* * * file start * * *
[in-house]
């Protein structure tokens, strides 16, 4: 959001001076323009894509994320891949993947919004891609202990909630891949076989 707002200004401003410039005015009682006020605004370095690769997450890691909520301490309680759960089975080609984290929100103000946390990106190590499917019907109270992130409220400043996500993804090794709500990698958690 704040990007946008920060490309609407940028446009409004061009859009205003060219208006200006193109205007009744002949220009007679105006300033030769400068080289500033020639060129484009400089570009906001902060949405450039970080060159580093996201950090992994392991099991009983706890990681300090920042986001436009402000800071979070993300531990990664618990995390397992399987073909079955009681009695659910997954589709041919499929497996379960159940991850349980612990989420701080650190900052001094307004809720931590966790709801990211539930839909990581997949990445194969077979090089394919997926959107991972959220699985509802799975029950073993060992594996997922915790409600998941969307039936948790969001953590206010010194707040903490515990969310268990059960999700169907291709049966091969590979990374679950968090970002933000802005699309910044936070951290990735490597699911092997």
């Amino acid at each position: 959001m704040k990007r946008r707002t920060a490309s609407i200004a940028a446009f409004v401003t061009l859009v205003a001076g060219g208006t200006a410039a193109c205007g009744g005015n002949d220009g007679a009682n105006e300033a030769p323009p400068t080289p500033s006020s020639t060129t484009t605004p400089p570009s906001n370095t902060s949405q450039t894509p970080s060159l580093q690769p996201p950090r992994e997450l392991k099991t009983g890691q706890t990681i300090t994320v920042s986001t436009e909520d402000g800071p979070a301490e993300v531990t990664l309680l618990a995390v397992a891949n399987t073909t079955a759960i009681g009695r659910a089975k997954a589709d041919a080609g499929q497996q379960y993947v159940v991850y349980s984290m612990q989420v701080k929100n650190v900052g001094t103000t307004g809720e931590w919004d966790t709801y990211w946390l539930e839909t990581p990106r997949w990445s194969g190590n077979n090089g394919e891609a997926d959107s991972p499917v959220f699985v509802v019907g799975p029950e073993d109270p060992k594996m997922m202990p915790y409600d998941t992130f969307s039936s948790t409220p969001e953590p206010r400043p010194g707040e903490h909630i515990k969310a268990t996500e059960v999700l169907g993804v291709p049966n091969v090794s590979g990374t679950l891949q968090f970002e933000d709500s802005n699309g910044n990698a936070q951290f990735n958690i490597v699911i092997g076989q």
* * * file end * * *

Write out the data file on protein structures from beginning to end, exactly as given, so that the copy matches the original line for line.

[in-house]
């Protein structure tokens, strides 16, 4: 959001001076323009894509994320891949993947919004891609202990909630891949076989 707002200004401003410039005015009682006020605004370095690769997450890691909520301490309680759960089975080609984290929100103000946390990106190590499917019907109270992130409220400043996500993804090794709500990698958690 704040990007946008920060490309609407940028446009409004061009859009205003060219208006200006193109205007009744002949220009007679105006300033030769400068080289500033020639060129484009400089570009906001902060949405450039970080060159580093996201950090992994392991099991009983706890990681300090920042986001436009402000800071979070993300531990990664618990995390397992399987073909079955009681009695659910997954589709041919499929497996379960159940991850349980612990989420701080650190900052001094307004809720931590966790709801990211539930839909990581997949990445194969077979090089394919997926959107991972959220699985509802799975029950073993060992594996997922915790409600998941969307039936948790969001953590206010010194707040903490515990969310268990059960999700169907291709049966091969590979990374679950968090970002933000802005699309910044936070951290990735490597699911092997």
């Amino acid at each position: 959001m704040k990007r946008r707002t920060a490309s609407i200004a940028a446009f409004v401003t061009l859009v205003a001076g060219g208006t200006a410039a193109c205007g009744g005015n002949d220009g007679a009682n105006e300033a030769p323009p400068t080289p500033s006020s020639t060129t484009t605004p400089p570009s906001n370095t902060s949405q450039t894509p970080s060159l580093q690769p996201p950090r992994e997450l392991k099991t009983g890691q706890t990681i300090t994320v920042s986001t436009e909520d402000g800071p979070a301490e993300v531990t990664l309680l618990a995390v397992a891949n399987t073909t079955a759960i009681g009695r659910a089975k997954a589709d041919a080609g499929q497996q379960y993947v159940v991850y349980s984290m612990q989420v701080k929100n650190v900052g001094t103000t307004g809720e931590w919004d966790t709801y990211w946390l539930e839909t990581p990106r997949w990445s194969g190590n077979n090089g394919e891609a997926d959107s991972p499917v959220f699985v509802v019907g799975p029950e073993d109270p060992k594996m997922m202990p915790y409600d998941t992130f969307s039936s948790t409220p969001e953590p206010r400043p010194g707040e903490h909630i515990k969310a268990t996500e059960v999700l169907g993804v291709p049966n091969v090794s590979g990374t679950l891949q968090f970002e933000d709500s802005n699309g910044n990698a936070q951290f990735n958690i490597v699911i092997g076989q």